November 11, 2021

The Effects of Cannabidiol and Analgesic Expectancies on Experimental Pain Reactivity in Healthy Adults: A Balanced Placebo Design Trial

Authors: Martin J. De Vita, Stephen A. Maisto, Christina E. Gilmour, Lauren McGuire, Elizabeth Tarvin, and Dezarie Moska.


Who was it?

Fifteen healthy men and women aged 18-30 years participated in this study. Subjects were randomly assigned to one of four experimental sessions. This study used a crossover design, meaning that each subject participated in each of the four sessions. This is called a randomized placebo-controlled crossover study, which is generally accepted as the strongest clinical study design.


What was done?

The four sessions included two placebo and two CBD sessions. In one of each of the placebo and CBD sessions, subjects were told that what they were given was “active” while in the other session they were told that it was “inactive”. The rationale was that this would allow researchers to know if effects were related to expectancy of benefit. Subjects consumed 50mg of oil-based CBD and 30 minutes later, pain was generated experimentally using heat.


What happened? 

Participants taking CBD experienced a reduction in the unpleasant experience of pain. When participants were told they were taking CBD, but were given placebo, there was also a reduction in unpleasantness of pain, although this was lower than when taking CBD. The greatest reduction in unpleasantness was seen when people took CBD and were told that it was “active”.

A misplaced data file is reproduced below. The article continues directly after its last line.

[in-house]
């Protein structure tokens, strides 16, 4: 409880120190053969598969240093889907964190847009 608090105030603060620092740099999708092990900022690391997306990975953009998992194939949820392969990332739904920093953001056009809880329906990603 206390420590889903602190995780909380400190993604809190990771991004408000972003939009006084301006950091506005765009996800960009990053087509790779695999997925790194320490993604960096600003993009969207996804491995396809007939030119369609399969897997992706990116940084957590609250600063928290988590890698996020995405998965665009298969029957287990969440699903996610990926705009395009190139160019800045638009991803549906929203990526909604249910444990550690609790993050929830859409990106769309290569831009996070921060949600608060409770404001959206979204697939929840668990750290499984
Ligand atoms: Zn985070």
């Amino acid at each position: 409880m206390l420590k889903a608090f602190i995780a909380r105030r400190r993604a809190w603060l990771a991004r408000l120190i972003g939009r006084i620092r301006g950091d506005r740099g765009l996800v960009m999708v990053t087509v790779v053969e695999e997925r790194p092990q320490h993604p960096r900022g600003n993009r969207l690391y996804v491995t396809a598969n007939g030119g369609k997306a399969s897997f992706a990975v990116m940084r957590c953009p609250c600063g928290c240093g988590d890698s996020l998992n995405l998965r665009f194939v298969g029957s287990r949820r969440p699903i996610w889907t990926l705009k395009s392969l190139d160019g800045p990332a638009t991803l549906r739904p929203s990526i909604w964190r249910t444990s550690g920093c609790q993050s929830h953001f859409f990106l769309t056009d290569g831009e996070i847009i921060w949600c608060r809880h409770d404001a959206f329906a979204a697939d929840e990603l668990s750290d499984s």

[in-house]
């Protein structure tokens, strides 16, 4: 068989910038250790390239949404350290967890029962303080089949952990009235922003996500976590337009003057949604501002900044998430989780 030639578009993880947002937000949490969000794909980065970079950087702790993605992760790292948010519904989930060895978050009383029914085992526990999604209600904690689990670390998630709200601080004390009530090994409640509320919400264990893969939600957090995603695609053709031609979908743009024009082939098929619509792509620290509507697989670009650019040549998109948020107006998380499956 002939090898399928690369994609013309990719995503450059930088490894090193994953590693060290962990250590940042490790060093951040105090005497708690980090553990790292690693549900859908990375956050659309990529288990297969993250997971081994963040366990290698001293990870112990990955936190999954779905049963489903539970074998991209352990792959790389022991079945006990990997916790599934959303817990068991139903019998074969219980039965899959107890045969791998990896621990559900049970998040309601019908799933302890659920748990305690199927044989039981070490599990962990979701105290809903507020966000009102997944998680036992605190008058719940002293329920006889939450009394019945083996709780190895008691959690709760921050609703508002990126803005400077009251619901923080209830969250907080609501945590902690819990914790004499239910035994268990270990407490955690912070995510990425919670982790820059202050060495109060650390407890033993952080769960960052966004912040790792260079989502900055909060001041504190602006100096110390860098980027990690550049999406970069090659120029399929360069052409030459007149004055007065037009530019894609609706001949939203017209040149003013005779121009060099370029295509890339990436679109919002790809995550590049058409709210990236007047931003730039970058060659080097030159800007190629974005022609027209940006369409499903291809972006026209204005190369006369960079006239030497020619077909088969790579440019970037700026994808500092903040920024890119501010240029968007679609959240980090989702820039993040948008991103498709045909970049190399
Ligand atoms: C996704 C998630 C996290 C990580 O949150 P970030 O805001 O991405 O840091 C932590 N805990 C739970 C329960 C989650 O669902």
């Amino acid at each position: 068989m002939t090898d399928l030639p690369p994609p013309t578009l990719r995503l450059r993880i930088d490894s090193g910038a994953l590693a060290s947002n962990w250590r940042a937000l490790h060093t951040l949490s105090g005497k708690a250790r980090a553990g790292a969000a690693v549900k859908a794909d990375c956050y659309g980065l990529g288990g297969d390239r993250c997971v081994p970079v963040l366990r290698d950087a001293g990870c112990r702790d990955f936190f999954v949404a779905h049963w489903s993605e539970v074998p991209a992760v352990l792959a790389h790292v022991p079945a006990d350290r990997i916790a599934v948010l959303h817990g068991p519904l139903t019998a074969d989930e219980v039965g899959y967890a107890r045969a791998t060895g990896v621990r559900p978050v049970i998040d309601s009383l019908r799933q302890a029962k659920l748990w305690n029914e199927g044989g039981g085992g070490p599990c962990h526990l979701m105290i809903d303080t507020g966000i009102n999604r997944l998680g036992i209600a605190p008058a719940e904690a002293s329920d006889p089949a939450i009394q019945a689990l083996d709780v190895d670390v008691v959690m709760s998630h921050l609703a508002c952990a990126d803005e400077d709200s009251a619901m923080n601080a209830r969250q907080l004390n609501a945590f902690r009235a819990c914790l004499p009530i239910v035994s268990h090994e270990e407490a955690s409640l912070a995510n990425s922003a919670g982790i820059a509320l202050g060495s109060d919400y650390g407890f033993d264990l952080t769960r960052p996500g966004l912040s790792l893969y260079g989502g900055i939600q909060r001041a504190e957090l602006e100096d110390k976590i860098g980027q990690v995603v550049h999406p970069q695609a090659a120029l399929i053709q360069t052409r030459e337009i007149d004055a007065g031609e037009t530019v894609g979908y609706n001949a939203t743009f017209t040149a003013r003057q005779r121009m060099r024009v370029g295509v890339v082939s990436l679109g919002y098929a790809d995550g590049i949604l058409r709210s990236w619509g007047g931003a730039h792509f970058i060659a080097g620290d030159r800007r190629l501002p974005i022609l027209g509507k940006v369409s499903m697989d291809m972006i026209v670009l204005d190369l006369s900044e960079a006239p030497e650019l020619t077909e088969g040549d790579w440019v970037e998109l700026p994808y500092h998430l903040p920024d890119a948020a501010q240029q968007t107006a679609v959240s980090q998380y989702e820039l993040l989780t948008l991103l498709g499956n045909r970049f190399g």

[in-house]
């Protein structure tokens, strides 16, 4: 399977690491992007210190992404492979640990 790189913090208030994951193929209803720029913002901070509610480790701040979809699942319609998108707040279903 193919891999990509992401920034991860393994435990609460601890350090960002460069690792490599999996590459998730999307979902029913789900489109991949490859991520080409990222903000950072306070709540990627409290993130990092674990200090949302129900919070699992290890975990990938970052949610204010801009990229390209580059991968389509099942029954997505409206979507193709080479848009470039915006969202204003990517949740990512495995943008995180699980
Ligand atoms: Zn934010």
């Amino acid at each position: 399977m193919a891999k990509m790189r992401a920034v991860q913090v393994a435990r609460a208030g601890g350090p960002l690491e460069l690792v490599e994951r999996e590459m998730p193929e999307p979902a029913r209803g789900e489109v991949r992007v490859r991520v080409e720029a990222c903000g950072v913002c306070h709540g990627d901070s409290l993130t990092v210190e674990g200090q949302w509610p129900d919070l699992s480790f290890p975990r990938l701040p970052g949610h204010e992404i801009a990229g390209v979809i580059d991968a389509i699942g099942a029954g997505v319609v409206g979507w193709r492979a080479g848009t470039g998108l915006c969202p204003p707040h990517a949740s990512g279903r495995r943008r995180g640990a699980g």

Fringe Commentary 

This is the first ever clinical study of CBD and pain. According to the study authors, while CBD was not decreasing the intensity of pain, it was “changing the channel, making it a little less unpleasant.” There are multiple dimensions of pain, all of which can be targeted with pain relieving strategies. While pain intensity reflects a sensory dimension of pain, unpleasantness reflects an emotional aspect. The emotional aspect of pain may be more sensitive to treatment with CBD.


These research findings suggest that Fringe water soluble CBD can be used to reduce the unpleasant experience of pain. Each packet of Fringe Mana and Henko provide an equivalent (or higher) dose of CBD than was used in this study. This study looked at experimentally induced pain, using a single dose of CBD as treatment. Further research should investigate other types of pain, such as chronic pain, with CBD treatment over an extended period.



About the Author Dr. Genevieve Newton

Dr. Genevieve Newton, DC, PhD has spent the past 19 years as a researcher and educator in the field of nutritional sciences. A series of personal health crises led her to discover the benefits of cannabinoids, and she soon found herself engrossed in studying the endocannabinoid system and therapeutic applications of cannabis/cannabinoids in mental health, pain, sleep, and neurological disorders. She has recently taken a position as the Scientific Director at Fringe, a new medical CBD and education company.

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